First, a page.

Rotting tomatoes

Asked July 10, 2018, 3:13 PM EDT

Why are my tomatoes rotting they are in a tomato cage they're kind of up against a railing but the other two plants are not rotting but I found two this morning and are getting water daily they are in boxes with new soil and compost

Lane County Oregon

5 Responses

Blossom end rot is due to a calcium imbalance in the plant. It can be brought on by hilgh heat, too much or too little water, over-pruning the tomato, too much nitrogen fertilizer and a simple lack of available nitrogen in the soil.
The following is from OSU.

A localized calcium deficiency due to any soil or growing condition that affects calcium uptake. This physiological problem is common, especially in home gardens. Blossom-end rot often occurs when soil moisture fluctuates. If too little calcium is in the soil or if the soil is high in salts, calcium uptake will be impeded, especially under periods of sudden drought stress. Excessive nitrogen applications, especially in the ammonium form, can increase a plant's demand for calcium. Once calcium is used in the plant, it becomes immobilized and cannot be translocated from older tissues to younger, growing tissues, which need calcium.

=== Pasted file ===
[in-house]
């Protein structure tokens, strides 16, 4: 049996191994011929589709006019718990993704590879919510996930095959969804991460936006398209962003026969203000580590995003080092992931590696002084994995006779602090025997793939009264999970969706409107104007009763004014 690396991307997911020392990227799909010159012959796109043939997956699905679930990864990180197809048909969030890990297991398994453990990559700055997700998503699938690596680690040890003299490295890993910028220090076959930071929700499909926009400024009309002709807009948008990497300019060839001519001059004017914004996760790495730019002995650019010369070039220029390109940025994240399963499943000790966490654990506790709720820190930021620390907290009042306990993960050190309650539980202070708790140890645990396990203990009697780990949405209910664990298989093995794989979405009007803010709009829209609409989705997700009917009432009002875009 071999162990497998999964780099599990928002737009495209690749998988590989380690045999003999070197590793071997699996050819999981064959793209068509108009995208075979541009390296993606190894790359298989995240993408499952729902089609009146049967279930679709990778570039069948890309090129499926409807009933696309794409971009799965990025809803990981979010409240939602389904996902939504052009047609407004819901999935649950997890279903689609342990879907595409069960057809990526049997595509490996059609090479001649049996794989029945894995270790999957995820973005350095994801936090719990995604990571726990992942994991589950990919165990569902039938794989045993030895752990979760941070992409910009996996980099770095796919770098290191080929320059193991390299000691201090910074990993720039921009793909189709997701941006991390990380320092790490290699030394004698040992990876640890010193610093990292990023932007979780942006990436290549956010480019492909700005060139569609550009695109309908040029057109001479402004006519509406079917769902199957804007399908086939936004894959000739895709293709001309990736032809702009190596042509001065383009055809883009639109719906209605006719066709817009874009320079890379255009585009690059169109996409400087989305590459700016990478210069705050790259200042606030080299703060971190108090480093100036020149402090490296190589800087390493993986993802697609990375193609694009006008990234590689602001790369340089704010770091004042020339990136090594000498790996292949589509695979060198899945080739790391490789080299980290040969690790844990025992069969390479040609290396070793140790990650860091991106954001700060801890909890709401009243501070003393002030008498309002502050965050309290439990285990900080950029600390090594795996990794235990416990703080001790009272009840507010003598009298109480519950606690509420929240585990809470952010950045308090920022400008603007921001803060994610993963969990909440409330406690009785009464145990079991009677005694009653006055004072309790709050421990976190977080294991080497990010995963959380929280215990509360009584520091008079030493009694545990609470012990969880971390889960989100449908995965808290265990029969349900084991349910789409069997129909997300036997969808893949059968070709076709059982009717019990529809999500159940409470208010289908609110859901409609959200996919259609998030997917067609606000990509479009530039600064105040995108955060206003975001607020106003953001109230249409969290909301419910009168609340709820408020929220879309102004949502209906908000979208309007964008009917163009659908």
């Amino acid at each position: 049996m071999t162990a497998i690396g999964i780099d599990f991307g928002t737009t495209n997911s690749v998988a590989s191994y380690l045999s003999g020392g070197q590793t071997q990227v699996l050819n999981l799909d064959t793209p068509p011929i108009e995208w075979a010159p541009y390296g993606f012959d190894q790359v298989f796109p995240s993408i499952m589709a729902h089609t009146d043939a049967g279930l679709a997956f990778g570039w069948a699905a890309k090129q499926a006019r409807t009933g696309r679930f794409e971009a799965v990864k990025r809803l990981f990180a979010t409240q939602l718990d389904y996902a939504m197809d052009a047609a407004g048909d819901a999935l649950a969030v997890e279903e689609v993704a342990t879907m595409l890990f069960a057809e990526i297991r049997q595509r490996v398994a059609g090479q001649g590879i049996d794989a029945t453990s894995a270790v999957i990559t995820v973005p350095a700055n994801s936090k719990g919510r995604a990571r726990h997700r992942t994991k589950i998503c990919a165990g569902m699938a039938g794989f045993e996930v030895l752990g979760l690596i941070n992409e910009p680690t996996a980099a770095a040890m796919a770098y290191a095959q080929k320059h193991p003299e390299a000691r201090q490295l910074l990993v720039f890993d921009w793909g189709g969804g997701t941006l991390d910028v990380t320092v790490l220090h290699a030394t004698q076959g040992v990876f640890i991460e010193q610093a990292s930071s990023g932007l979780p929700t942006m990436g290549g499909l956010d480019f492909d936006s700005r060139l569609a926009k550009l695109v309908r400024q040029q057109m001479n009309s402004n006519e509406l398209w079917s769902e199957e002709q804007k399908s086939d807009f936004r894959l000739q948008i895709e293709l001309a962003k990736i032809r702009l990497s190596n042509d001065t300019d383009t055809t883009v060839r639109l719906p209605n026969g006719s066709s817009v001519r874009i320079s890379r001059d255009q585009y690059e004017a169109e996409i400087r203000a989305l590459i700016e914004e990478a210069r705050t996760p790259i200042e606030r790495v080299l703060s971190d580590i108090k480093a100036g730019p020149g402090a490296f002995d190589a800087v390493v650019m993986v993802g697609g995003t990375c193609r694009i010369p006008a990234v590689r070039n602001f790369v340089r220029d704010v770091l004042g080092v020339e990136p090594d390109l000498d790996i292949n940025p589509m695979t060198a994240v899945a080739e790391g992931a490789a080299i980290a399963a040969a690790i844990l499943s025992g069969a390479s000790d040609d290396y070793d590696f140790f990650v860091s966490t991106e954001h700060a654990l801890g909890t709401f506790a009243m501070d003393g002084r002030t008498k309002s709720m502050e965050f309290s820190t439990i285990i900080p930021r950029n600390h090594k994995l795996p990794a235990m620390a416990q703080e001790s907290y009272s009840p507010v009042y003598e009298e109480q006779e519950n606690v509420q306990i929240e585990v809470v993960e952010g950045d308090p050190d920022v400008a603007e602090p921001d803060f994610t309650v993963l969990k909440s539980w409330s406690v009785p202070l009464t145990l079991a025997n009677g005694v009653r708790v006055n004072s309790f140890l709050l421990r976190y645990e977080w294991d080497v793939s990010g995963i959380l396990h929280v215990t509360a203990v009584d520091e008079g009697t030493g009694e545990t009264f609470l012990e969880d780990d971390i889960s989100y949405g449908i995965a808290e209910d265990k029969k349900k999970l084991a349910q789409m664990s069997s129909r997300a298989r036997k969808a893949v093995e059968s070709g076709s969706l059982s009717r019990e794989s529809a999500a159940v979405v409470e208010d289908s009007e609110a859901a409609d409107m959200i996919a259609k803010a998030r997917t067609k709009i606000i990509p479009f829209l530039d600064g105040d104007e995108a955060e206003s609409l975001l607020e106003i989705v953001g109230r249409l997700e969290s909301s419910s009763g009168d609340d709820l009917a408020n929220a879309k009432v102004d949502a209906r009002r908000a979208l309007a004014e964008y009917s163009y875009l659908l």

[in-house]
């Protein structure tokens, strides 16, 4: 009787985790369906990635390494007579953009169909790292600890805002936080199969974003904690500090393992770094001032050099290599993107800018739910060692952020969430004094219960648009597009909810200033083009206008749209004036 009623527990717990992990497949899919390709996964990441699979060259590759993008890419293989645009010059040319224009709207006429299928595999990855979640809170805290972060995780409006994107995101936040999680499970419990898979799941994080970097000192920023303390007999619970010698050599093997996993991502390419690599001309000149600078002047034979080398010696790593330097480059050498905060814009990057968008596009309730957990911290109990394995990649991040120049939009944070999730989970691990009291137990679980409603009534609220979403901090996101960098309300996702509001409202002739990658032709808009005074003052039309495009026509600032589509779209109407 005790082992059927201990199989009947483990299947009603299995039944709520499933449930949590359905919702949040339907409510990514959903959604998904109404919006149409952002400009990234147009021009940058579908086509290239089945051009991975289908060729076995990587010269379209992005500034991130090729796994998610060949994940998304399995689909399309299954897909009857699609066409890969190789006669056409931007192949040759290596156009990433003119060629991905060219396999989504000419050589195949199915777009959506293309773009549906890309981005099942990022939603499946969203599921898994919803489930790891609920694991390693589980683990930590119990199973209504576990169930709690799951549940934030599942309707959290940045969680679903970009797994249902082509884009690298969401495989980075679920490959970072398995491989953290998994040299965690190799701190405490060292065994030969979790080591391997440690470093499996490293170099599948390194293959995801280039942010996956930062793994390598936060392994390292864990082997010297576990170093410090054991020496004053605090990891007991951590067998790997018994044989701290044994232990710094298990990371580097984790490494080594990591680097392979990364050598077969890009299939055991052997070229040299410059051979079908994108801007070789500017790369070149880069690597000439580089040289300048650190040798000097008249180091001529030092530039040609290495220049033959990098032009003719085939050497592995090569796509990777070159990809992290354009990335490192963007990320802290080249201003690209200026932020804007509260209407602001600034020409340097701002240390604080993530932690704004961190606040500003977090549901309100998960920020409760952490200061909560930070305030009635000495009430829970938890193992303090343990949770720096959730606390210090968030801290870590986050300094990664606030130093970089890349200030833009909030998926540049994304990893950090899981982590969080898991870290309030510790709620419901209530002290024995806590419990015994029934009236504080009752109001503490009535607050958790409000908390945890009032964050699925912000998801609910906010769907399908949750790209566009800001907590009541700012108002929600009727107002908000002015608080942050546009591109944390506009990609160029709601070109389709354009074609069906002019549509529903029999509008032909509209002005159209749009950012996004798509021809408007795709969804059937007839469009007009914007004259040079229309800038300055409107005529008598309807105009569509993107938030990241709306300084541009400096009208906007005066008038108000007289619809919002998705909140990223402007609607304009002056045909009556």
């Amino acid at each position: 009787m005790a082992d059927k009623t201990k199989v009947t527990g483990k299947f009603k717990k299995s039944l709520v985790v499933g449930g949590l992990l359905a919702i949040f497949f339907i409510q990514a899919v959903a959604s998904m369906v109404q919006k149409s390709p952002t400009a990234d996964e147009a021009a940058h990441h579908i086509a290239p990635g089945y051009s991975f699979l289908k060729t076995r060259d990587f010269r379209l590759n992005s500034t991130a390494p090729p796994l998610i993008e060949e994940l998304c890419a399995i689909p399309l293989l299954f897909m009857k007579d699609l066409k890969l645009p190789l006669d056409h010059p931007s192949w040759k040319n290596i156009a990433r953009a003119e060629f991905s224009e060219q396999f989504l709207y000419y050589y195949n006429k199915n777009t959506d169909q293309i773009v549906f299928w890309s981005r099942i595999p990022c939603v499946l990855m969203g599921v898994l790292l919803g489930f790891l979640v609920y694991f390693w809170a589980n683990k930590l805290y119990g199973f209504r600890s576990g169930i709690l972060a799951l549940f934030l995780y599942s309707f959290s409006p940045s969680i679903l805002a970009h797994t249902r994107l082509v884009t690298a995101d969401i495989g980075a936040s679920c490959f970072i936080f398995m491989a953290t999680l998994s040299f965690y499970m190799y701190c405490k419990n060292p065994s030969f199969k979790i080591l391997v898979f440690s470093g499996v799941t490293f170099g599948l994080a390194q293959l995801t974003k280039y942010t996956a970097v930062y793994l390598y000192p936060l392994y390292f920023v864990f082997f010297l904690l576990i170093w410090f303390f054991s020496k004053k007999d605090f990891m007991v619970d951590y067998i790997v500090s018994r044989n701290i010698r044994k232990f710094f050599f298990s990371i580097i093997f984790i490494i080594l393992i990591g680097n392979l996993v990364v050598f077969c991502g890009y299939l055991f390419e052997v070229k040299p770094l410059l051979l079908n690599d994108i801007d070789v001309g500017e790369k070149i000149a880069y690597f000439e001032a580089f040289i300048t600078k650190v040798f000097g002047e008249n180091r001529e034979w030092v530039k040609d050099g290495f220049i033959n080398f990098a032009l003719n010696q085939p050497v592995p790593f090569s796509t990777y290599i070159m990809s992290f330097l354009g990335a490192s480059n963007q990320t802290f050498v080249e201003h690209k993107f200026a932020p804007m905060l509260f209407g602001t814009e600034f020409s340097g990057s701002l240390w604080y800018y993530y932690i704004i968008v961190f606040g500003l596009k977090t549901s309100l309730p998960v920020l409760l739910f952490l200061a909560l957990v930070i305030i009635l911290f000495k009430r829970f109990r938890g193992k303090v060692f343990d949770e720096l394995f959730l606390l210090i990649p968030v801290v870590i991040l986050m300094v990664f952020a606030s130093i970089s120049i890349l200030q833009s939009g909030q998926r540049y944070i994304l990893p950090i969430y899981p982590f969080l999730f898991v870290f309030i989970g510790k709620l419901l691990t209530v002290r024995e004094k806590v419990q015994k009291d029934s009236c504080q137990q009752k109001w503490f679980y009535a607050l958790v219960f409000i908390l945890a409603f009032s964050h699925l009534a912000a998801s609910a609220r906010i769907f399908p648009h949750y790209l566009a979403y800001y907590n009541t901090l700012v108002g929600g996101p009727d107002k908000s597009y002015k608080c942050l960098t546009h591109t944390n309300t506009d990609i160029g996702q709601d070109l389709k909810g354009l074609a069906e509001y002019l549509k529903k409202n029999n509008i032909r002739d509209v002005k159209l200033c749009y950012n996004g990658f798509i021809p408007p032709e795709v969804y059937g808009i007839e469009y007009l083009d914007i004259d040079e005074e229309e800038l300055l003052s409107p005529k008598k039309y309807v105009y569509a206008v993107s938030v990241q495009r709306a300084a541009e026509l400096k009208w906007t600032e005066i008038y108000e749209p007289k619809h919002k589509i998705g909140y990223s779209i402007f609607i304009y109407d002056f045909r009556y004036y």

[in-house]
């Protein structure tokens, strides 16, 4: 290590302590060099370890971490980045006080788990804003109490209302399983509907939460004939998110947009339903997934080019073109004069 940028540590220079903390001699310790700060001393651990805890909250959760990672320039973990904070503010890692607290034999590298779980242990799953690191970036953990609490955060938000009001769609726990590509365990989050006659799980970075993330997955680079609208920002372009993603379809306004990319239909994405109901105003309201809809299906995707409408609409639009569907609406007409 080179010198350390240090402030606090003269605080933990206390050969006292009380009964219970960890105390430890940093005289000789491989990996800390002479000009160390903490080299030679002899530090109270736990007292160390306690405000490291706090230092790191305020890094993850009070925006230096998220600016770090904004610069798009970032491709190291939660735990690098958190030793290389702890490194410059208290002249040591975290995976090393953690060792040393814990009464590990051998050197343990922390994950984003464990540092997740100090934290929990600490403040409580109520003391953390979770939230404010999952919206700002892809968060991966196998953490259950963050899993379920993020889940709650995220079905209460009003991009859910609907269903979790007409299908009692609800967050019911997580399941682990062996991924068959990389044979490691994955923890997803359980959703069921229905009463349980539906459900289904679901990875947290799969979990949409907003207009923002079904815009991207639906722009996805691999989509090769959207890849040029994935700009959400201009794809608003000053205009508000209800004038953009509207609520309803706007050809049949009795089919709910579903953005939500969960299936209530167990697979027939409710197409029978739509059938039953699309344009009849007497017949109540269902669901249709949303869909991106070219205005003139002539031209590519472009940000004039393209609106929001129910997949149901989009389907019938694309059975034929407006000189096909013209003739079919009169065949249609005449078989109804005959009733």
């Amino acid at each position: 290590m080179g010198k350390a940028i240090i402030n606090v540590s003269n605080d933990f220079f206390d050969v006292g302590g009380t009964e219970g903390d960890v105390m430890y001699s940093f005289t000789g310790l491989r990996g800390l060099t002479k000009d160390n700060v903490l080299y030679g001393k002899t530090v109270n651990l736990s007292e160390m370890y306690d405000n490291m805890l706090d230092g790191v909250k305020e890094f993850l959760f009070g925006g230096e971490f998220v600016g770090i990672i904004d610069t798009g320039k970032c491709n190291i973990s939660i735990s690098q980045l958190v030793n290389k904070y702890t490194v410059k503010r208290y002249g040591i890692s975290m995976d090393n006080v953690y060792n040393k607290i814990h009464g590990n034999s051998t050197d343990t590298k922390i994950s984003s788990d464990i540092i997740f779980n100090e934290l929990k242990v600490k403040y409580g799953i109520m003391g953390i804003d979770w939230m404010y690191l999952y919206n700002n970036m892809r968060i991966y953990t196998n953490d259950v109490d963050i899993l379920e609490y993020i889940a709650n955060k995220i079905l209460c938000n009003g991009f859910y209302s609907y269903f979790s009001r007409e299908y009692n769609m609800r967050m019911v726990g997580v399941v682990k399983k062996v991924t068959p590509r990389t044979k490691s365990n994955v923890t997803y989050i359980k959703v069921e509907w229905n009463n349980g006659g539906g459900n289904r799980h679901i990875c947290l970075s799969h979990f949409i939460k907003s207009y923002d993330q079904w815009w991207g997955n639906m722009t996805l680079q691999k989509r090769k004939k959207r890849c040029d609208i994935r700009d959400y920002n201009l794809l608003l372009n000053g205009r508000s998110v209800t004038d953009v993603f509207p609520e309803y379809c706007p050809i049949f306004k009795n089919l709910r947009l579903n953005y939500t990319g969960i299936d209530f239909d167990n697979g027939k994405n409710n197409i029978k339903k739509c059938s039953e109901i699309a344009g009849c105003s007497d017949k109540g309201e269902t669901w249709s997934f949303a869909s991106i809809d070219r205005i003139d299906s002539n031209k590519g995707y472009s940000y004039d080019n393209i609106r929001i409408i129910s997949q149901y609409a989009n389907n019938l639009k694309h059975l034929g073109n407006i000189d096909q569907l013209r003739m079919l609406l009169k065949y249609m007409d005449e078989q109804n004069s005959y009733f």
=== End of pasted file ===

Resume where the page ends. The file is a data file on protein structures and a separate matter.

Symptoms A water-soaked, light tan spot at the blossom end or side of a fruit. The spot enlarges, becoming dark brown or black and leathery. Normally, spots are dry but may become soft if secondary bacteria and fungi invade the fruit. Affected fruit ripen faster than normal.

So what do I do about the rot? Will bone meal ie milk help? I don't think I over pruned. Barely did any this year. How do you tell if I over watered?

Harvest affected tomatoes and use as green tomatoes in recipes. There is a foliar calcium spray in garden stores which can burn if not used correctly. Since calcium is not very mobile in the plant, be sure it gets on the just forming fruits and also do the leaves. If you water and then check the soil, it is too dry if the moist layer is not below the root zone and too wet if it feels soppy. Wait 20 minutes after watering to check to allow fro drainage. I think the problem will be worse with the sudden onset of the hot spell, so even shading the plants might help as would mulching the surface. Good luck! Some varieties are more prone to this problem, usually the larger tomatoes. Just does not happen in cherry tomatoes that I know of.

Thank you. I also want to know about giving the plants milk and how much? I've heard that the plants absorb the calcium faster

I also heard of that but was informed that the calcium commercial spray worked better. If you use mild, use non-fat. At least it does not burn the plants. Let me know how it does if you doe that.